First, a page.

America’s telecommunication equipment company Qualcomm has been hit with a $774 million fine by Taiwan for antitrust violations.
On Wednesday, the Taiwan Fair Trade Commission (FTC) said it would fine Qualcomm $774.14 million. The commission accused Qualcomm of abusing its monopoly over smartphone modems to squeeze higher licensing fees and better terms out of its customers.
This is the commission’s highest ever fine since its genesis in 1992.
The commission said that Qualcomm’s dominance in CDMA and LTE chips, let the company abuse its position. The company either refuses to license the tech to rival chipmakers or charges them with unfavorable fees.
Qualcomm is ordered to end its improper practices and the unfavorable deals it made with other companies, at once.
Qualcomm denied the charge and said that it will appeal both the ruling and the heavy fine.
“The fine bears no rational relationship to the amount of Qualcomm’s revenues or activities in Taiwan, and Qualcomm will appeal the amount of the fine and the method used to calculate it”, stated the company.
Last year, 12% of Qualcomm’s earnings ($2.8 billion) came from Taiwan. The Taiwanese FTC claims that the chipmaker company has been violating antitrust laws for at least “seven years”.
Taiwan is not the only country to go after them, last December South Korea fined it $854 million for violating its competition laws. The company continues to appeal the fine.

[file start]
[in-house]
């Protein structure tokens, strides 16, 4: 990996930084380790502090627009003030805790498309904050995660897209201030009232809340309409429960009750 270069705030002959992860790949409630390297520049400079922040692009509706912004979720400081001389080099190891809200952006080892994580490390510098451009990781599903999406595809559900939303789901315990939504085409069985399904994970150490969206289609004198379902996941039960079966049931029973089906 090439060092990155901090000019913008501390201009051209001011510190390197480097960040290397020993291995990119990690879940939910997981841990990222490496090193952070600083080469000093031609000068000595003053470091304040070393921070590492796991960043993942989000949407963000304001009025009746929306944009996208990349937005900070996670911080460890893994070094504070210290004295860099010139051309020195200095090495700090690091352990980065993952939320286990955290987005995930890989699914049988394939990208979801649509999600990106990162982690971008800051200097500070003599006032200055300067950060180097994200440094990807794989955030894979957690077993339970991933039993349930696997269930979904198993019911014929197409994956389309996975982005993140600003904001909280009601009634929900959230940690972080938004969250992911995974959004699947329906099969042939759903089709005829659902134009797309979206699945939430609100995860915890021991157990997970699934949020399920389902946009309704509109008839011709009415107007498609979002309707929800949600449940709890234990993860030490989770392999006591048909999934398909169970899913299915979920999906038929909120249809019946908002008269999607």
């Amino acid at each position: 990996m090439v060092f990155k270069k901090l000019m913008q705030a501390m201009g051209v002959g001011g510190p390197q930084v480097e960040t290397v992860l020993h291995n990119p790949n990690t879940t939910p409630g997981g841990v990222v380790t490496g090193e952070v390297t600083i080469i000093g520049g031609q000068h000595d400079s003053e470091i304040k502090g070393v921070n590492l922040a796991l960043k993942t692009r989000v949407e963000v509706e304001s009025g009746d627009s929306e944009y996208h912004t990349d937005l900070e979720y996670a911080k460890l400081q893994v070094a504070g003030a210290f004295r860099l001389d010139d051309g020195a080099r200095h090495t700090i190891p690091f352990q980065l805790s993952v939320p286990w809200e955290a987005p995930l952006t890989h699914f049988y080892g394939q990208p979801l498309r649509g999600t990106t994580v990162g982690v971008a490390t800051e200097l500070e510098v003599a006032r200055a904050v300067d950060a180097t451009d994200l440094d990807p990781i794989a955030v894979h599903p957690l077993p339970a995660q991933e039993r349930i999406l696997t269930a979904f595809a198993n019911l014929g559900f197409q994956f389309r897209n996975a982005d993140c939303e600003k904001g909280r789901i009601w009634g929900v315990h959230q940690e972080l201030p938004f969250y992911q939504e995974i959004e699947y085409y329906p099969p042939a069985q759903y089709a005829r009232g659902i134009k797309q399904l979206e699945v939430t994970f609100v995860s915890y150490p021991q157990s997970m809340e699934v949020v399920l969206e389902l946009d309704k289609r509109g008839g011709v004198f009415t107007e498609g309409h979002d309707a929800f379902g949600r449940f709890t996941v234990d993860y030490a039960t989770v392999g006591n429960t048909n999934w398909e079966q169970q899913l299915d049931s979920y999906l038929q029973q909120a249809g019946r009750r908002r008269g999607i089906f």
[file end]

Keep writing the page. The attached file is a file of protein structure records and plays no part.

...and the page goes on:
China fined Qualcomm $975 million in 2015 for similar charges.
With all these fines including the latest one by Taiwan, the company has been fined nearly $2.7 billion in just two years. Equivalent to nearly 12% of its projected revenues for the current year.
The company is also facing ongoing antitrust investigations in the US and Europe.
Qualcomm, famous for its Snapdragon processor line, which powers major android phones, is going through hard times as different companies and governments have decided to take a stand against its inappropriate licensing practices.
The chances of winning the appeal in South Korea and Taiwan are extremely low for Qualcomm. The only solution left for the chipmaker is to pay all these fines, agree to the terms and conditions set by the commissions and offer a clear image of its future to the investors.